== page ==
“Influencer Marketing” is as hot a buzzword as “Big Data” became a few years ago. It’s not just for Kardashians anymore; anyone with the right follower count has a shot of making a career out of it. The proliferation of influencers as a channel has resulted in the subcategorization of celebrities, mega macroinflucers, macroinfluencers, and microinfluencers. For a snapshot, Selena Gomez (133 million followers) made an average $550,000 per post in 2017, mega macro beauty blogger Huda Katton (24.4 million followers) earns $18,000 per post, fashion macroinfluencer Danielle Bernstein (1.7 million followers) earns $5-15,000 per post, and business microinfluencer Emily King (175k followers) earns around $1,000 a post.
These bloggers aren’t being paid for nothing. Done effectively, marketers can capitalize on the influencers reach, contextual credibility, and salesmanship to influence the perception of a brand or product by his or her followers. In a time when consumers are trusting people over brands, word of mouth marketing, peer recommendations, and online reviews are trusted by 84% of shoppers.
Johnson & Johnson is practicing an interesting application of this trend. They arguably are big enough to have the budget to afford higher profile influencers, but have gone the opposite direction with microinfluencers. Pictured in the ad below is Dillon Eisman, who runs a nonprofit for homeless teens in Southern California. He has 1,471 Instagram followers. However, his video ad has over 3.2 million views. According to Johnson & Johnson, microinfluencer efforts are directly responsible for a 19% rise in sales of Clear & Clear.
Johnson & Johnson believe that microinfluencers are seen as more authentic, and are more likely to resonate with their peers, especially since the traditional macroinfluencer arena may be hitting a bubble as people start to view influencers in the same light as the brands the distrusted in the first place. J&J opted for “trying influencers who weren’t famous per se but are doing things that other kids responded to authentically, letting them tell their story and building the products and brands from there.”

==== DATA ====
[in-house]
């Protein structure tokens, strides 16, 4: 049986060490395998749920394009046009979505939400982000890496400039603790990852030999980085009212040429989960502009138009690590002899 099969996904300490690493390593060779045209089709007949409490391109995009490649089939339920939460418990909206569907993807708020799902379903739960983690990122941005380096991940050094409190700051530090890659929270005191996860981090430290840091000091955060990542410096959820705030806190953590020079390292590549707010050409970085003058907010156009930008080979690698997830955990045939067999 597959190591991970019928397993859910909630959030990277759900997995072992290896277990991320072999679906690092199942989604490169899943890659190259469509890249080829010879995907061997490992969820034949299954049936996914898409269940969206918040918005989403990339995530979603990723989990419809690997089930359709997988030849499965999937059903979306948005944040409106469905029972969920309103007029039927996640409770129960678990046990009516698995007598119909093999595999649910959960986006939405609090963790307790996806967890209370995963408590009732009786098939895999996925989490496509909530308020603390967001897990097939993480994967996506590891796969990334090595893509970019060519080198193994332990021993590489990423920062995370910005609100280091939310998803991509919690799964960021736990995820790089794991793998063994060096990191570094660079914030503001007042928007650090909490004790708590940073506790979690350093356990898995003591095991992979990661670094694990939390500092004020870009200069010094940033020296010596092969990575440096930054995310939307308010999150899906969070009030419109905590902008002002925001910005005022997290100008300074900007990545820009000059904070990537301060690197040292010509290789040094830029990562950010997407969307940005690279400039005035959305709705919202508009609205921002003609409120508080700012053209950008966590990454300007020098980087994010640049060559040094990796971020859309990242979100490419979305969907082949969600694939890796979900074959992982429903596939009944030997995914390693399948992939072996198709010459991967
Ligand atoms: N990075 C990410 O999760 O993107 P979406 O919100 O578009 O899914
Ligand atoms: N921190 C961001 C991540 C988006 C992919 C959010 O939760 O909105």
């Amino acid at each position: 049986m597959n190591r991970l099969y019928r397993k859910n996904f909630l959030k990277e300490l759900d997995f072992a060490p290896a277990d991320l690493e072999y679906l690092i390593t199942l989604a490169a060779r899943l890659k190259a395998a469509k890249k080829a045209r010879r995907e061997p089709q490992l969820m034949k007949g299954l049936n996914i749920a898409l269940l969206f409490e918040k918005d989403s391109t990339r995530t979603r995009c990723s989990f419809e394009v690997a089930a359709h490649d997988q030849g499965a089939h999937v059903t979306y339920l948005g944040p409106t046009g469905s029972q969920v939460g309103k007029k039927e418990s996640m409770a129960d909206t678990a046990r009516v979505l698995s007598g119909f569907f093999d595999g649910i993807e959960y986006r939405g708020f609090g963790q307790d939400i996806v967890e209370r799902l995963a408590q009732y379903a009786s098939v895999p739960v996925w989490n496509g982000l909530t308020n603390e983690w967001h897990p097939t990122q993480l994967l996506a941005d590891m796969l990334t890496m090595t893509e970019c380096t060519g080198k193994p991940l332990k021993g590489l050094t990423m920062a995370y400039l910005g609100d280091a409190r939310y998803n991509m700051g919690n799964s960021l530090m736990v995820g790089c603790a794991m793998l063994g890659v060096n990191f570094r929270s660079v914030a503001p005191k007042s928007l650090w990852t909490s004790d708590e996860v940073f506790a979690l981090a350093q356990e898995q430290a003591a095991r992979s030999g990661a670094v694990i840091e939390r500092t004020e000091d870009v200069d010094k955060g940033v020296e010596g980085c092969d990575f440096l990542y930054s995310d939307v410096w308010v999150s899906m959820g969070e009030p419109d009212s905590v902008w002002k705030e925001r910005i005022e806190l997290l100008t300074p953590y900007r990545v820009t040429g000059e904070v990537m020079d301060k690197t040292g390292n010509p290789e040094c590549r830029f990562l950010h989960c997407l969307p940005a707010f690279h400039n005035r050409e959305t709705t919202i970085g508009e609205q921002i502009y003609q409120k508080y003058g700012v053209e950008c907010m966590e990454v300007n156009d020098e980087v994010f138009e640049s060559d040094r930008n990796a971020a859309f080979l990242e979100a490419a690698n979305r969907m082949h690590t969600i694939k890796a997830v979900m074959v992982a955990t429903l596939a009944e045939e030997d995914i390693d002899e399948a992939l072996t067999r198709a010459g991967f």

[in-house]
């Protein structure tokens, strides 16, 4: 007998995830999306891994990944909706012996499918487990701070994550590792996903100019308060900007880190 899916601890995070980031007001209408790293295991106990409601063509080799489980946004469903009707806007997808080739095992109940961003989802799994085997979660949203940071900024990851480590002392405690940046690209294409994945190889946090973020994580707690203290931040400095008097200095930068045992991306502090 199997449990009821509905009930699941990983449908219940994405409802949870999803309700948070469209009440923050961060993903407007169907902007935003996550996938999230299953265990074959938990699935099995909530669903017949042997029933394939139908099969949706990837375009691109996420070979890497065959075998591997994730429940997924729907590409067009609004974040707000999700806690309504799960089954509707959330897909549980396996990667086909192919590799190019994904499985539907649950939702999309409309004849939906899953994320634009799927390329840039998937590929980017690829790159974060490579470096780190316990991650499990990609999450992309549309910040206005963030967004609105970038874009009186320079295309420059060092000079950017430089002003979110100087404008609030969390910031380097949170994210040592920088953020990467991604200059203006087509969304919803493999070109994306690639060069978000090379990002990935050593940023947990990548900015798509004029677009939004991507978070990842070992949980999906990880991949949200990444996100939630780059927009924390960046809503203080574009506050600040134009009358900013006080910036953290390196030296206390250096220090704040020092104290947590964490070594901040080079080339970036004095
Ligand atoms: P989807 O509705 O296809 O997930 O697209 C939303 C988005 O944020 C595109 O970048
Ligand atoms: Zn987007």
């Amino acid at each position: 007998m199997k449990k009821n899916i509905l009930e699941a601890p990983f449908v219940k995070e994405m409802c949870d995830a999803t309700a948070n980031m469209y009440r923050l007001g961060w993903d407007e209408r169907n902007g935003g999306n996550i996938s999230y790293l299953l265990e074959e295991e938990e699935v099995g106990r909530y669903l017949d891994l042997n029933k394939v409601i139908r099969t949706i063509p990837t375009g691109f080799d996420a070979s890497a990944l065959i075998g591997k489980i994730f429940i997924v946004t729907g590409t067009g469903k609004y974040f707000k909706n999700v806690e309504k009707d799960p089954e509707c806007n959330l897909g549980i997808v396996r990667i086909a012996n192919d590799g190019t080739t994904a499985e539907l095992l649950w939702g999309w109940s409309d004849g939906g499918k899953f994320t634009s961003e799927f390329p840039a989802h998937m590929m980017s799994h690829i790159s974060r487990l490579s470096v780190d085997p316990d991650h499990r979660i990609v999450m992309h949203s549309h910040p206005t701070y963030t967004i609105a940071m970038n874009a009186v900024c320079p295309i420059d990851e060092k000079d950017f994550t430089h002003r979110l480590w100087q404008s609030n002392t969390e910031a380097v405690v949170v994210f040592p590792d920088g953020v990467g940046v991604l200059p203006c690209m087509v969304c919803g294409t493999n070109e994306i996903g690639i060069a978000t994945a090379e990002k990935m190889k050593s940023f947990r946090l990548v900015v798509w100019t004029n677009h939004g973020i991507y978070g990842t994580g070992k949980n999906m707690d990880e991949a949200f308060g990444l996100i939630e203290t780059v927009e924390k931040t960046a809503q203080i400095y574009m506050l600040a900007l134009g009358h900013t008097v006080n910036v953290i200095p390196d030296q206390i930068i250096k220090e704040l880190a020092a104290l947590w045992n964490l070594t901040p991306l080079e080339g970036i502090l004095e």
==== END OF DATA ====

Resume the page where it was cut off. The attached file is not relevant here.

They could be on the right track. According to influencer.co’s Influencer Rate and Engagement Report, companies can get their biggest bang for their buck with microinfluencers. As seen in the graph below, there is a break in the linear trend of cost per post in influencers with 5k-10k followers. Additionally, that same follower count bracket still maintains an engagement rate of almost 5%. It’s important for brands to consider engagement rates; they can’t simply throw money at a blogger and expect sales to soar – the product and message has to land with the audience.
So if you’re looking for a side hustle, don’t count influencer marketing out. What you thought was a paltry follower count might instead mean you’re “authentic.”
From a marketing management perspective, here are some questions to think about:
- How would you determine in influencer marketing was appropriate for your brand?
- Would you allow the influencer creative freedom, or direct their message? How would you maintain brand integrity?
- As a manager of an influencer marketing campaign, how would you keep track of the campaign’s success?